Anti-Assad protesters burn a picture of Syrian President Bashar al-Assad with ‘Corruption’ written across his face. (AP/Kostas Tsironis)
SYRIA — While the nearly seven-year-long sectarian “civil war” in Syria is widely believed to have started in 2011, revelations in recent years have shown that the sectarian war that has sunk Syria into chaos actually precedes the “official” start of the conflict.
In 2010, Wikileaks published hundreds of thousands of classified State Department cables, including a 2006 cable showing that destabilizing the Syrian government was a primary goal of U.S. policy in the Middle East. The ultimate intention was to topple Iran, one of Syria’s closest allies. The cable revealed that the U.S.’ goal at the time was to undermine the Syrian government by any means available.
In addition, retired United States Army General Wesley Clark’s bombshell interview with Democracy Now exposed the existence of plans for regime change in Syria that date as far back as 2001. Now, a newly declassified document from the Central Intelligence Agency has shown that these regime change efforts date back even further to the late 1980s – and potentially even earlier.
The declassified document was written in July, 1986 by the Foreign Subversion and Instability Center, a part of the CIA’sMission Center for Global Issues, and is titled “Syria: Scenarios of Dramatic Political Change.” As the document itself states, its purpose is to analyze – in a “purposely provocative” manner – “a number of possible scenarios that could lead to the ouster of President Assad [Bashar al-Assad’s father, Hafez] or other dramatic change in Syria.”
The report’s meager distribution list suggest it was considered by top officials in the Reagan administration, specifically because it was distributed to national security chiefs, not entire agencies. It was also distributed to a handful of key players in U.S.-Syria relations, such as former Ambassador to Syria William Eagleton.
Though the document itself officially predates the current Syrian conflict by nearly 25 years, much of its analysis brings to mind recent events in Syria, particularly those that led to the outbreak of war in 2011. Chief among these is the rise of factionalism between Sunni Muslim elements against the ruling Alawi minority (a Shi’ite sect), as well as the potential to counter Russian influence in Syria and elsewhere in the Middle East. These similarities suggest that U.S. regime change efforts in Syria date back to well over 30 years ago – proof of the persistent imperialist elements that consistently guide U.S. foreign policy.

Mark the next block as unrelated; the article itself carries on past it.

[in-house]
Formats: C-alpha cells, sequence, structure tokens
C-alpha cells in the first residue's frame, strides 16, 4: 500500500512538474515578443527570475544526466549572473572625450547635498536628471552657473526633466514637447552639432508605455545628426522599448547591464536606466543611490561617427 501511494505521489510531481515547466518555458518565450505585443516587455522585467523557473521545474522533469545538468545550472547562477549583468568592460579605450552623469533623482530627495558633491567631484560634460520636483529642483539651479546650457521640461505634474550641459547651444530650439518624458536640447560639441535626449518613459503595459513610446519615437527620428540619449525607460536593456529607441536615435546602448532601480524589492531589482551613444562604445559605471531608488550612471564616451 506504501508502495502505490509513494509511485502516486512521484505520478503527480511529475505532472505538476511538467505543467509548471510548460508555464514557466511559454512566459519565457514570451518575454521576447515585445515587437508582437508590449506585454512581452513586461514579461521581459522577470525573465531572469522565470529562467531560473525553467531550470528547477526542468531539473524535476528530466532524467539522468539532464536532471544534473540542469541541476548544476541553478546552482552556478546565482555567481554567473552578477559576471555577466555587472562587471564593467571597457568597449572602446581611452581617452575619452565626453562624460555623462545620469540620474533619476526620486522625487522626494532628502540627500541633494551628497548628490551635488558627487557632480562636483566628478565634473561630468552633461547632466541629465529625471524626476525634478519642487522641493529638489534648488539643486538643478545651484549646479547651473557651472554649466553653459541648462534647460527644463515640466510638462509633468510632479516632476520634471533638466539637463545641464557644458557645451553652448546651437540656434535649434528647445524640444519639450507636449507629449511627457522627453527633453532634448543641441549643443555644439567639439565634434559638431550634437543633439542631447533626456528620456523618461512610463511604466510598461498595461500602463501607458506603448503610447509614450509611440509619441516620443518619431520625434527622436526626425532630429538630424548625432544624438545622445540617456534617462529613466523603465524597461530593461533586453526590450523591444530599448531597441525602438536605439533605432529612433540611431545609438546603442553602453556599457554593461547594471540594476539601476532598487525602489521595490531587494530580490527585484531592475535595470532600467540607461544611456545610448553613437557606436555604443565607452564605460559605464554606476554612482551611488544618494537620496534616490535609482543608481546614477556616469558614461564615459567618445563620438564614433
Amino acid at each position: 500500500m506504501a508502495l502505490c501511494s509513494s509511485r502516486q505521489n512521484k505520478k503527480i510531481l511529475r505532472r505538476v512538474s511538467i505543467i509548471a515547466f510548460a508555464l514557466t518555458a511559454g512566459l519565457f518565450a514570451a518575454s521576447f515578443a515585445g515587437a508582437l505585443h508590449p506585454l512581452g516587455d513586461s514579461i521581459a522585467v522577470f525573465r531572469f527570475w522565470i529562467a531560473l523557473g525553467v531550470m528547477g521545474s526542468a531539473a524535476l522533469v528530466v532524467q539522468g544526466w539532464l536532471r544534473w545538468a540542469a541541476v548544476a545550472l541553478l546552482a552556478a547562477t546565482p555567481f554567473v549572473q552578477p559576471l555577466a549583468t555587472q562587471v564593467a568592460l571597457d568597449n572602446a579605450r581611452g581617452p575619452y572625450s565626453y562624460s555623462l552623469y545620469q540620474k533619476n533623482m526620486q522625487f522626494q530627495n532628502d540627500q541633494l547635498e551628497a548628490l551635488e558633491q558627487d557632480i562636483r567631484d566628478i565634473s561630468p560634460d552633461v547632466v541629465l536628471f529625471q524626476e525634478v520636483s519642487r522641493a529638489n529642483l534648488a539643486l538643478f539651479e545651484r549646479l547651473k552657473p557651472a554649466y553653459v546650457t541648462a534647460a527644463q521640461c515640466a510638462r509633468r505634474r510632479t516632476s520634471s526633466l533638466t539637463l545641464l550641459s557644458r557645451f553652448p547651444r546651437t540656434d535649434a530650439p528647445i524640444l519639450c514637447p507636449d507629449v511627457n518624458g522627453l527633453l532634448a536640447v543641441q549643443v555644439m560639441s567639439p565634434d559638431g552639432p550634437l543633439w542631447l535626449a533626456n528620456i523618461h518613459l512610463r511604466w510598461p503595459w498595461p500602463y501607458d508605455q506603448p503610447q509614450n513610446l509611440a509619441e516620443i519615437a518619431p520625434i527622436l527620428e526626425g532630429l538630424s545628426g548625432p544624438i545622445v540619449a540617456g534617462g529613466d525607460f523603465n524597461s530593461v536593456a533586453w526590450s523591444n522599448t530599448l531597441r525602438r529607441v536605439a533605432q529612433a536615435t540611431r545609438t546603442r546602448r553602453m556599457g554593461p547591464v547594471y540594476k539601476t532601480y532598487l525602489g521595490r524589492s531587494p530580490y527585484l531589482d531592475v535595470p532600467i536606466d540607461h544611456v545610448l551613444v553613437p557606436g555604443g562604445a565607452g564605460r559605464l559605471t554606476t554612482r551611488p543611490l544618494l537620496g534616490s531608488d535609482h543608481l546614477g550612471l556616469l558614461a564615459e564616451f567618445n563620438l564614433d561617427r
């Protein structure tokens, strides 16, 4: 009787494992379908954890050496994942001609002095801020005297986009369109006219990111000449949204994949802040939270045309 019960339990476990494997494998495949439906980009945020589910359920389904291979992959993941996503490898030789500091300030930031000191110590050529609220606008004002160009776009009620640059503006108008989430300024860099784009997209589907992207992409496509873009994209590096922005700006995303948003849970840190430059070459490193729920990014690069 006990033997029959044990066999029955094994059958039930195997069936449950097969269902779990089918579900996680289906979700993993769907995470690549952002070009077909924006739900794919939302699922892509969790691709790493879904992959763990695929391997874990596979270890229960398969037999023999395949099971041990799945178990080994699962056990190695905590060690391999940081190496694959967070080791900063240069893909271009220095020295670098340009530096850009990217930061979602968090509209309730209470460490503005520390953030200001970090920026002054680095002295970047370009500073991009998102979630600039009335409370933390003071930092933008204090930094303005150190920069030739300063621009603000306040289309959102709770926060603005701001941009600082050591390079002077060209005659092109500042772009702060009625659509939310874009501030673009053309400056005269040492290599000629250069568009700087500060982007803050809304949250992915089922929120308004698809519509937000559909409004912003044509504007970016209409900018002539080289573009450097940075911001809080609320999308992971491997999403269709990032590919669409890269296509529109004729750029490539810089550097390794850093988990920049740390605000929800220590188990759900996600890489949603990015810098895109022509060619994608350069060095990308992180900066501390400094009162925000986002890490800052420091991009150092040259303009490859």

The Rise of Factionalism and Sectarian Conflict in Syria
A Free Syrian Army fighter from the Al-Faruk brigade steps on a portrait of Syrian President Bashar Assad, Sept. 22, 2012 (AP/Hussein Malla)
Of all the named “individuals and groups that might impel or impede takeover attempts” that are recognized by the CIA, Syria’s Sunni population ranks highest among them. The CIA notes that “factionalism plagues the political and military elite” as the ruling Alawi minority “is deeply resented by the Sunni majority it dislodged from power two decades ago.” The document also states that “a renewal of communal violence between Alawis and Sunnis could inspire Sunnis in the military to turn against the regime.”
At the time, the document continues, Sunnis “made up 60 percent of the Syrian officer corps but [were] concentrated in junior officer ranks,” with the majority of enlisted men being primarily Sunni conscripts. Furthermore, the document notes that if the Syrian government were to overreact to “minor outbreaks of Sunni dissidence,” large-scale unrest could be triggered – “setting the stage for civil war.”
The CIA also makes its strong preference for a Sunni-led government in Syria quite clear, stating that “U.S. interests in Syria probably would be best served by a Sunni regime,” particularly one led by Sunni “business-moderates” who would “see a strong need for Western aid and investment.”
This assessment, as the Libertarian Institute has pointed out, is “remarkably consistent” with more recent events, particularly those that have defined Syria’s current conflict, which is often misleadingly described by many media outlets as a “civil war.” For instance, opposition forces who have been fighting to overthrow the Assad regime for the better part of seven years are almost entirely composed of Sunnis.
According to the Combating Terrorism Center at West Point, “the Syrian opposition, especially its armed current, is a Sunni enterprise.” Sunni factionalism, the CTC further notes, is “driving large segments of the opposition to the [Assad] regime.” In 2014, the Guardian noted that the opposition forces were “almost exclusively Sunni.”